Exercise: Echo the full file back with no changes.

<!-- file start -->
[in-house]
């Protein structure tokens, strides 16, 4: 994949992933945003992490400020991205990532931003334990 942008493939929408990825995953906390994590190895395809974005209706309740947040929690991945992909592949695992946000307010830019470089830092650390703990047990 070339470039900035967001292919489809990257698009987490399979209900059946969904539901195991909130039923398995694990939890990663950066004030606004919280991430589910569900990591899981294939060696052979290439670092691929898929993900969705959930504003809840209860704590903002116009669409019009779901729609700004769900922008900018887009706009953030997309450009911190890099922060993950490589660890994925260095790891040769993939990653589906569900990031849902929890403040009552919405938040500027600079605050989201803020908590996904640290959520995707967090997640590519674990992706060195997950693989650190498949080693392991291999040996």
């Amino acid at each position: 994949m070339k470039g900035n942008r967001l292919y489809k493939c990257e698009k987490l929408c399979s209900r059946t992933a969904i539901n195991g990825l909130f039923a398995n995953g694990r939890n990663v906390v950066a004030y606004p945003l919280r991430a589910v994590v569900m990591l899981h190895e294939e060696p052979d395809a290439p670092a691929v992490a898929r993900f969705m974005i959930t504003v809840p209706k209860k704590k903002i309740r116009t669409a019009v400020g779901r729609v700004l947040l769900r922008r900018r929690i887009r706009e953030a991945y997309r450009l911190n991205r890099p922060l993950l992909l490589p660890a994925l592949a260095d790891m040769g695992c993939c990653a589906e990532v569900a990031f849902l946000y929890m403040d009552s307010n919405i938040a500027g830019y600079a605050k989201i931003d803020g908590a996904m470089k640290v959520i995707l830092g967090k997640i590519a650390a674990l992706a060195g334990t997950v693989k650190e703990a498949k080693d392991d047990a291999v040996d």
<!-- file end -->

[in-house]
């Protein structure tokens, strides 16, 4: 994949992933945003992490400020991205990532931003334990 942008493939929408990825995953906390994590190895395809974005209706309740947040929690991945992909592949695992946000307010830019470089830092650390703990047990 070339470039900035967001292919489809990257698009987490399979209900059946969904539901195991909130039923398995694990939890990663950066004030606004919280991430589910569900990591899981294939060696052979290439670092691929898929993900969705959930504003809840209860704590903002116009669409019009779901729609700004769900922008900018887009706009953030997309450009911190890099922060993950490589660890994925260095790891040769993939990653589906569900990031849902929890403040009552919405938040500027600079605050989201803020908590996904640290959520995707967090997640590519674990992706060195997950693989650190498949080693392991291999040996």
């Amino acid at each position: 994949m070339k470039g900035n942008r967001l292919y489809k493939c990257e698009k987490l929408c399979s209900r059946t992933a969904i539901n195991g990825l909130f039923a398995n995953g694990r939890n990663v906390v950066a004030y606004p945003l919280r991430a589910v994590v569900m990591l899981h190895e294939e060696p052979d395809a290439p670092a691929v992490a898929r993900f969705m974005i959930t504003v809840p209706k209860k704590k903002i309740r116009t669409a019009v400020g779901r729609v700004l947040l769900r922008r900018r929690i887009r706009e953030a991945y997309r450009l911190n991205r890099p922060l993950l992909l490589p660890a994925l592949a260095d790891m040769g695992c993939c990653a589906e990532v569900a990031f849902l946000y929890m403040d009552s307010n919405i938040a500027g830019y600079a605050k989201i931003d803020g908590a996904m470089k640290v959520i995707l830092g967090k997640i590519a650390a674990l992706a060195g334990t997950v693989k650190e703990a498949k080693d392991d047990a291999v040996d």